How to Isolate a Radiator

By Kim
Last updated 28th June 2021 - Reading time: 8 mins

Are you looking for tips on how to isolate a radiator? Perhaps you are planning on removing a radiator and need to know how to isolate it first? Or maybe you are interested in turning off a radiator in a room that you don’t use. This article will tell you everything you need to know about isolating a radiator, including a step-by-step guide on different radiator isolating methods.

how to isolate a radiator

What Tools Do I Need to Isolate a Radiator?

Below is a list of the tools you’ll need to isolate a radiator:

  • Screwdriver
  • Pliers

What Safety Equipment Do I Need When Isolating a Radiator?

You won’t necessarily need any specific safety equipment when isolating a radiator. If you plan on bleeding your radiator or isolating and removing a radiator, you may want to wear overalls or old clothes as the radiator could spit out some unwanted gunk that could stain your clothes.

You may also want to have a container handy so that you can catch any water that may leak from the radiator if you are bleeding or removing it. This shouldn’t be a problem if you are just simply isolating the radiator.

What Materials Do I Need to Isolate a Radiator?

You won’t need any materials to isolate a radiator as it is done using the components that already exist on the radiator.

How to Prepare for Isolating a Radiator

When preparing to isolate a radiator, you should start by inspecting your radiator to determine the type of valves attached to it. This will help you determine which tools you’ll need for the job as different valves require different isolating methods. Many radiators can be isolated simply by hand. However, some radiator types require the use of a screwdriver or pliers.

How to Isolate a Radiator Yourself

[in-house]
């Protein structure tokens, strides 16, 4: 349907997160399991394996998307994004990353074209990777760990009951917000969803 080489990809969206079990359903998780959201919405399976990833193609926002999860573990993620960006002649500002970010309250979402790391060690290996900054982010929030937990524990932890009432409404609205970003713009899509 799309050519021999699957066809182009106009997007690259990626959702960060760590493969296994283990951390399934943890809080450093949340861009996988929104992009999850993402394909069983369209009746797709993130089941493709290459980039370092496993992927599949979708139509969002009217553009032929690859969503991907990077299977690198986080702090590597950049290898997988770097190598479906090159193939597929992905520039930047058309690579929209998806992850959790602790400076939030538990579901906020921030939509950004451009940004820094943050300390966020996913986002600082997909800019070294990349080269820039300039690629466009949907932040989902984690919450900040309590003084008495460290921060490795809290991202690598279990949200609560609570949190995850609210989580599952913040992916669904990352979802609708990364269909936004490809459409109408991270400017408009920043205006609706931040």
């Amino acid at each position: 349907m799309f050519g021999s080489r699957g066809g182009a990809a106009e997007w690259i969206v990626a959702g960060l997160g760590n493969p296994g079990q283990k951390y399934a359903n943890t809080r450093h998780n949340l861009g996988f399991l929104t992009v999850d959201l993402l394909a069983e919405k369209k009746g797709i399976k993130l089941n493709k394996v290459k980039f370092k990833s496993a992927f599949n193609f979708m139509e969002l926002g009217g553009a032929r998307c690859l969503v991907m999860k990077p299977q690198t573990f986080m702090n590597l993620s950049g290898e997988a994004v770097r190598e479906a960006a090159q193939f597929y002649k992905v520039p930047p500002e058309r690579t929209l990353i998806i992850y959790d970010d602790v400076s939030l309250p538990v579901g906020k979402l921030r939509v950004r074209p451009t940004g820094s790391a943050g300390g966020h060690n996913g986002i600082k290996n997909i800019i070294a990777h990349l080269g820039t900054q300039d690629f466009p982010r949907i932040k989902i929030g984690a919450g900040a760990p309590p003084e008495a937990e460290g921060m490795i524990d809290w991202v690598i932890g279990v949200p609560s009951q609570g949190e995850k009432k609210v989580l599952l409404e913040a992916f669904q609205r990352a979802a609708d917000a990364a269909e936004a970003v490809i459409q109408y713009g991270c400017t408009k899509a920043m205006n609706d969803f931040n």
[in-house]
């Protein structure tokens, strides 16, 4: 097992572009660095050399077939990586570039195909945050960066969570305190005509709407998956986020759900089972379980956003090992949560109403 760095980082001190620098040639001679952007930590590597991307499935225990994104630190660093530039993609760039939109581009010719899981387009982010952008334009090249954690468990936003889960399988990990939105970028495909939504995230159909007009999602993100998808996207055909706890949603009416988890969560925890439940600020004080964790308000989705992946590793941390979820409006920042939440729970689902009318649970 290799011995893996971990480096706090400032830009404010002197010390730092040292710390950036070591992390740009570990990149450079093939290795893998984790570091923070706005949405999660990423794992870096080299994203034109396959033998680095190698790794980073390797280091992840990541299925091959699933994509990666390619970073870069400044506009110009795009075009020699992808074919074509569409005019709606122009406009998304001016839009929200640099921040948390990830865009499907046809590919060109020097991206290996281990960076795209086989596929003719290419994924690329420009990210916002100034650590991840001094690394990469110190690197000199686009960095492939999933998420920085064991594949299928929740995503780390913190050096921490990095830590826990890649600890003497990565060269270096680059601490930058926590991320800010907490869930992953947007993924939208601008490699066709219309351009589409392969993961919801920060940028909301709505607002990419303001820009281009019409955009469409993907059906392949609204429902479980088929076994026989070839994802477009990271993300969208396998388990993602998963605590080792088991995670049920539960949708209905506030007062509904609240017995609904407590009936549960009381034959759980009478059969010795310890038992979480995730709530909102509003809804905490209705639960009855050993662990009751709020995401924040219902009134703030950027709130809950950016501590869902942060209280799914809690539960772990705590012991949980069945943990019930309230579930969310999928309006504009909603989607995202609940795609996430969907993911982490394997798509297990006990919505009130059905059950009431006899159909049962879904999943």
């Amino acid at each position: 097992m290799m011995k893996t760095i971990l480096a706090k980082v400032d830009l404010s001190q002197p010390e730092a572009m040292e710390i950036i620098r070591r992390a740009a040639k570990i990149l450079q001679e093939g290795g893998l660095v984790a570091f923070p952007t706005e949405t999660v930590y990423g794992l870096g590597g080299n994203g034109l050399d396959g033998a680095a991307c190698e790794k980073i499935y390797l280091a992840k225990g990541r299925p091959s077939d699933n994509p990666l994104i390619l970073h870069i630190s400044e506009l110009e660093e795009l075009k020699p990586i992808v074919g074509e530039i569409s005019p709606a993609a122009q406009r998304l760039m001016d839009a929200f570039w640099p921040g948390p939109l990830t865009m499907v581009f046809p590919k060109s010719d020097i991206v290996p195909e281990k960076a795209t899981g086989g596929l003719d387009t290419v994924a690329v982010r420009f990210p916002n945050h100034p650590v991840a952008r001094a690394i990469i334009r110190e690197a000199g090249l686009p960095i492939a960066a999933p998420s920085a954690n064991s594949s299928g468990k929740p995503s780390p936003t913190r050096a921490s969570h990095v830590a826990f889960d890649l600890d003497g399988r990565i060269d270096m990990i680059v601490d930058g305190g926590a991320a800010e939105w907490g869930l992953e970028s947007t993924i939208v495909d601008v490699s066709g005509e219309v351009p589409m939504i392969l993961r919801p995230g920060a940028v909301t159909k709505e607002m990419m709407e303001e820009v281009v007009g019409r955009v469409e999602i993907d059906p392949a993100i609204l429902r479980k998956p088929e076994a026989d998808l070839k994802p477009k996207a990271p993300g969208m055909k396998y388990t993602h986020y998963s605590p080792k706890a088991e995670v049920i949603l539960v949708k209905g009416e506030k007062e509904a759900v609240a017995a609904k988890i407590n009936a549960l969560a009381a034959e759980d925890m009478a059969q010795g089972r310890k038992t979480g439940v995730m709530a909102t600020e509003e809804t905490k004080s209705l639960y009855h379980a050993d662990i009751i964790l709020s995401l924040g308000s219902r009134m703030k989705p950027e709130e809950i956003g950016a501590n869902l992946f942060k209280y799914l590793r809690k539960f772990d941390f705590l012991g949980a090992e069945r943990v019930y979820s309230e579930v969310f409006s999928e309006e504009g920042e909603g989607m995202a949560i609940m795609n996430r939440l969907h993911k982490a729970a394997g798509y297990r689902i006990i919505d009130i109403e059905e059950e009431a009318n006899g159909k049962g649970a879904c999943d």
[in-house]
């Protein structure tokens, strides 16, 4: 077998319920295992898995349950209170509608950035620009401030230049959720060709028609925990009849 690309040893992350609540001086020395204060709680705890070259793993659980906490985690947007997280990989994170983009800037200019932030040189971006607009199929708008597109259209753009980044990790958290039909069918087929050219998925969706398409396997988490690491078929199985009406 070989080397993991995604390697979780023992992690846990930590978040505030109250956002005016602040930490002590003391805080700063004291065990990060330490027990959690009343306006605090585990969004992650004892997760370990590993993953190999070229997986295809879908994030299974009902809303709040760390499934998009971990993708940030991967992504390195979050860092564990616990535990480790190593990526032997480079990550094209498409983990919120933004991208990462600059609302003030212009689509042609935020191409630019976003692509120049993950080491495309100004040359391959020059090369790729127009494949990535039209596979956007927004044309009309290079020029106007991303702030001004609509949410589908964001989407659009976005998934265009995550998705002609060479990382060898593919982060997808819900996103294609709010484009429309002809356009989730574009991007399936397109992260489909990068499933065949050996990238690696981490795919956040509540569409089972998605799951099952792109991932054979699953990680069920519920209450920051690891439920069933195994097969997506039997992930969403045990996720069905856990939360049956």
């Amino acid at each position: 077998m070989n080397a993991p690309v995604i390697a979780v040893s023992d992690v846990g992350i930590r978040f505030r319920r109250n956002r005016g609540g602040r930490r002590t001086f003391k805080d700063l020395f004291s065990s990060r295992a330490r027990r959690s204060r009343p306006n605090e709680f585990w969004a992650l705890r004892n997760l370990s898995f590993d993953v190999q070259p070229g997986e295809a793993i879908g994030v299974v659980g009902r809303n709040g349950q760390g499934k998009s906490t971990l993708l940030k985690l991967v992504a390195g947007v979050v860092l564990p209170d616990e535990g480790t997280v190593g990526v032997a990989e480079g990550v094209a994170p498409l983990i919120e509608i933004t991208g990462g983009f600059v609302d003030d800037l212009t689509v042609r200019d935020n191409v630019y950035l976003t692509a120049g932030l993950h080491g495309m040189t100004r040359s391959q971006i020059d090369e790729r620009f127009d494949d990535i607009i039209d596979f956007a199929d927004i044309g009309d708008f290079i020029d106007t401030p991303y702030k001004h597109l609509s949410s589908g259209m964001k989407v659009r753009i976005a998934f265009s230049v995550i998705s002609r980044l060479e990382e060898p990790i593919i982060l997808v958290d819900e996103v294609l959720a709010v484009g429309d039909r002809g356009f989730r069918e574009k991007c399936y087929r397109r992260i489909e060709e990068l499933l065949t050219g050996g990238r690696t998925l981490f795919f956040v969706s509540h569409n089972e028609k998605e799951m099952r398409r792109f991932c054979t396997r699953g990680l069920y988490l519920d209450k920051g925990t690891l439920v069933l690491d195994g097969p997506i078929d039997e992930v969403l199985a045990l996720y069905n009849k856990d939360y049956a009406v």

There are several methods when it comes to isolating a radiator. Below is a list of the different methods of radiator isolating. You should inspect your radiator valves first to determine which method you will need to use.

Isolating a Radiator with a Turn Valve

If your radiator has a turn valve, then the method of isolating is quite simple. You will simply need to turn the valve all the way clockwise until it stops. This will turn the radiator completely off and isolate it from the main system.

how to isolate a radiator with a turn valve

Radiator with Thermostatic Valve

Some radiators have a thermostatic valve that determines the temperature at which the radiator will heat up to. If you have this type of radiator, you will simply need to turn the thermostatic valve all the way around until it reaches zero. This will completely turn off your radiator.

how to isolate a radiator with a thermostatic valve

Radiator with Lockshield Valve

Step 1

If your radiator has a lockshield valve, this is a little bit different to those above. A lockshield valve can be easily identified by hand as it won’t turn. Instead, the top of the valve should pull off. This part can usually be done by hand. However, sometimes you may need to undo it with a screwdriver.

how to isolate a radiator with a lockshield valve step 1

Step 2

Once you remove the cap from the valve, it will reveal the head of the valve.

how to isolate a radiator with a lockshield valve step 2

Step 3

Once you have revealed the head of the valve, use pliers to turn it all the way clockwise until it won’t turn anymore. This will isolate your radiator from the system.

how to isolate a radiator with a lockshield valve step 3

Why Would I need to Isolate a Radiator?

There are several reasons why you may want to isolate your radiator. Below is a list of reasons why you may want to isolate a radiator:

  • The radiator is leaking – You may be wondering how to isolate a leaking radiator as a leaking radiator can cause many issues such as damaging the floor below and creating a lot of moisture in the room it’s in. Isolating a leaking radiator can be done using the same methods above.
  • You want to remove a radiator – If you plan to remove your radiator, you will need to isolate it first. A radiator is connected to a complete system that circulates water. If you remove one of the radiators in your system without isolating it first, then the entire water contents from your system will end up being emptied out onto your floor.
  • You don’t want to use that radiator - You may also wish to isolate radiators if they are in an unused room that doesn’t need to be heated. This can help you save money on your energy bills.